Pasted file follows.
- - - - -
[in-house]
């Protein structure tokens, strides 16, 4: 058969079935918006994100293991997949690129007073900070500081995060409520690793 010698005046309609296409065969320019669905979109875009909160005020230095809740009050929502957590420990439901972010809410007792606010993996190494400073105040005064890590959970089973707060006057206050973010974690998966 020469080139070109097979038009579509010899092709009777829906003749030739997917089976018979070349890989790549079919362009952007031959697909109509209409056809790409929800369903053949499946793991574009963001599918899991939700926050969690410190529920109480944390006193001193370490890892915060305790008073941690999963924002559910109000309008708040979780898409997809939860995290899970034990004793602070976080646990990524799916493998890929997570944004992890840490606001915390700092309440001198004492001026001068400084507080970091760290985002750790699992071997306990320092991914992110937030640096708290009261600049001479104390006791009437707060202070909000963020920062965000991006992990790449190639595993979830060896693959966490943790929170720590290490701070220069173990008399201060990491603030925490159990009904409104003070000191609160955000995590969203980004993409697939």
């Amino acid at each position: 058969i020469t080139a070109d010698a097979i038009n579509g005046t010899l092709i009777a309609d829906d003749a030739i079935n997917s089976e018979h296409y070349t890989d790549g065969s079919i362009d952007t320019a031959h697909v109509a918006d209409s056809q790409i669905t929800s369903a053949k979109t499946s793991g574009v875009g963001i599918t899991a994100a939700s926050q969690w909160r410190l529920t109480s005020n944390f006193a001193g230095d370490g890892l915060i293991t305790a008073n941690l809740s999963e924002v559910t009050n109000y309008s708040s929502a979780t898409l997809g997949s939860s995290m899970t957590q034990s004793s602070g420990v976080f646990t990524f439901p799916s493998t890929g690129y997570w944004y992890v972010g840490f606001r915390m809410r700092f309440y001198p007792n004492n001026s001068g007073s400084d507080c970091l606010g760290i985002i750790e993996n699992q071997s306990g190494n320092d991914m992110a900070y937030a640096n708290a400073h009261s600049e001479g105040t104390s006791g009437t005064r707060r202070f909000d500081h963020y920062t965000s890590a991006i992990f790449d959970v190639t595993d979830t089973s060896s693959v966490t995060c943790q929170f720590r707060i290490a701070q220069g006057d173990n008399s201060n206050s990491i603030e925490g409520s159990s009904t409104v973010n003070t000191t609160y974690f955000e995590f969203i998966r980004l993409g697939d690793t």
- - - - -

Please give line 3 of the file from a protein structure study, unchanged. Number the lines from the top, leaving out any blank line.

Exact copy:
């Amino acid at each position: 058969i020469t080139a070109d010698a097979i038009n579509g005046t010899l092709i009777a309609d829906d003749a030739i079935n997917s089976e018979h296409y070349t890989d790549g065969s079919i362009d952007t320019a031959h697909v109509a918006d209409s056809q790409i669905t929800s369903a053949k979109t499946s793991g574009v875009g963001i599918t899991a994100a939700s926050q969690w909160r410190l529920t109480s005020n944390f006193a001193g230095d370490g890892l915060i293991t305790a008073n941690l809740s999963e924002v559910t009050n109000y309008s708040s929502a979780t898409l997809g997949s939860s995290m899970t957590q034990s004793s602070g420990v976080f646990t990524f439901p799916s493998t890929g690129y997570w944004y992890v972010g840490f606001r915390m809410r700092f309440y001198p007792n004492n001026s001068g007073s400084d507080c970091l606010g760290i985002i750790e993996n699992q071997s306990g190494n320092d991914m992110a900070y937030a640096n708290a400073h009261s600049e001479g105040t104390s006791g009437t005064r707060r202070f909000d500081h963020y920062t965000s890590a991006i992990f790449d959970v190639t595993d979830t089973s060896s693959v966490t995060c943790q929170f720590r707060i290490a701070q220069g006057d173990n008399s201060n206050s990491i603030e925490g409520s159990s009904t409104v973010n003070t000191t609160y974690f955000e995590f969203i998966r980004l993409g697939d690793t």